As California’s Economic and Allocation Advisory Committee prepared to release its final report on creating a cap-and-trade emissions program in the state, RFF Senior Fellow Dallas Burtraw testified on the implications of the move before a key state legislative committee.
In his testimony, given January 7, 2010 before the Senate Select Committee on Climate Change and AB32 Implementation, Burtraw endorsed the cap-and-trade approach but also offered several warnings about pitfalls that should be avoided. Burtraw is a member of the Economic and Allocation Advisory Committee.
Citing the necessity of accurate monitoring and effective enforcement of the allowance market, Burtraw also detailed a plan for initial allocation of emissions allowances, upon which he said the success of the program depends.
He concluded with an appeal for openness in setting up the cap-and-trade program. “In my view, one very important criterion for this decision is that it be transparent and not masked in a complicated formula that may be perceived to serve private interests,” Burtraw said. “This transparency will help to build trust in public policy to address the challenges associated with climate change.”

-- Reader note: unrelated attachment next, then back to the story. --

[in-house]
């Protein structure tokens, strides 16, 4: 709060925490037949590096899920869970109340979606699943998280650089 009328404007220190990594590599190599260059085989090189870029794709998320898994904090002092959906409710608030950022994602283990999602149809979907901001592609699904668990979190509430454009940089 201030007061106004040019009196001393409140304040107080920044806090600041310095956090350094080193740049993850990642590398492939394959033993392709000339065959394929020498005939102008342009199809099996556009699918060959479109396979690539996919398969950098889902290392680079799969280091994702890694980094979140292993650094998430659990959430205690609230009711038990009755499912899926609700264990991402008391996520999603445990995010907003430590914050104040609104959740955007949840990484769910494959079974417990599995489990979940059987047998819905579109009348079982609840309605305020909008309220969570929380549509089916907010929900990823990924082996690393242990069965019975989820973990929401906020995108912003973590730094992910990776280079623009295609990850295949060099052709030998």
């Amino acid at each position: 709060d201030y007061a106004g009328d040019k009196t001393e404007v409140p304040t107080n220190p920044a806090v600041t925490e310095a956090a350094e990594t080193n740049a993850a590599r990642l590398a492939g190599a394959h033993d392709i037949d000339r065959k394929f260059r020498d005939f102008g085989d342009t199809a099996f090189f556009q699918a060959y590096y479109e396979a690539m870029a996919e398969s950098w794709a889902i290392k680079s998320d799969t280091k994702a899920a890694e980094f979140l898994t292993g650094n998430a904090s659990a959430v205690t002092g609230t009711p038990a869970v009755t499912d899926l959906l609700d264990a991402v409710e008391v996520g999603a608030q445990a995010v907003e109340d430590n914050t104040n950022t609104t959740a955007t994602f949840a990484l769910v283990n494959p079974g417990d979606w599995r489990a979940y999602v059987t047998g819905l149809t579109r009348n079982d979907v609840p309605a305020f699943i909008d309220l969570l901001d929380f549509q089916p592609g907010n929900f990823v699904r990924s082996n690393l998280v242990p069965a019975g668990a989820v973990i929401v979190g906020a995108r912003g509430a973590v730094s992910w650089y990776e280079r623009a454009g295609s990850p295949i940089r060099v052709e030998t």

The Economic and Allocation Advisory Committee released its final report on January 11.
Links to coverage
California Ties Cash to Energy – The Wall Street Journal
California Panel Considers Money From Climate Rules – The New York Times
Excerpts from the Testimony
“Another aspect of environmental integrity is the possibility of leakage of emissions or economic activity. There would be nothing gained, and it would seem hugely unfair, if emissions reductions in California led to increases by unregulated entities outside the state. There are two basic ways to address this problem. One is called a border adjustment, where importers of fuels that will release CO2 or goods whose production generates high CO2 emissions are responsible for surrendering emissions allowances.
“The other approach to controlling leakage is to rebate the cost of emissions allowances to producers that compete with unregulated firms. If this approach is used, it should be subject to a regular (biannual) test showing that the affected firms remain subject to unfair competition, and the amount of the rebate should be calibrated carefully to be the minimum necessary to avoid leakage. In addition, that amount can be calibrated to best practice in the industry. With these guidelines in place, I believe such an approach requires only a small adjustment to the program.
“It is worth noting that there is opportunity for mischief. The program design can be made unnecessarily complicated by efforts to address special interests or to directly control the market outcome. If the point comes when the program design starts to look as thick as the Chicago phone book, one might ask what is gained by the infrastructure of the market—the state might better rely on the traditional regulatory approach. But if the program design is smart, simple, and transparent, I am convinced it can provide dramatic cost savings while helping the state to achieve its environmental goals.”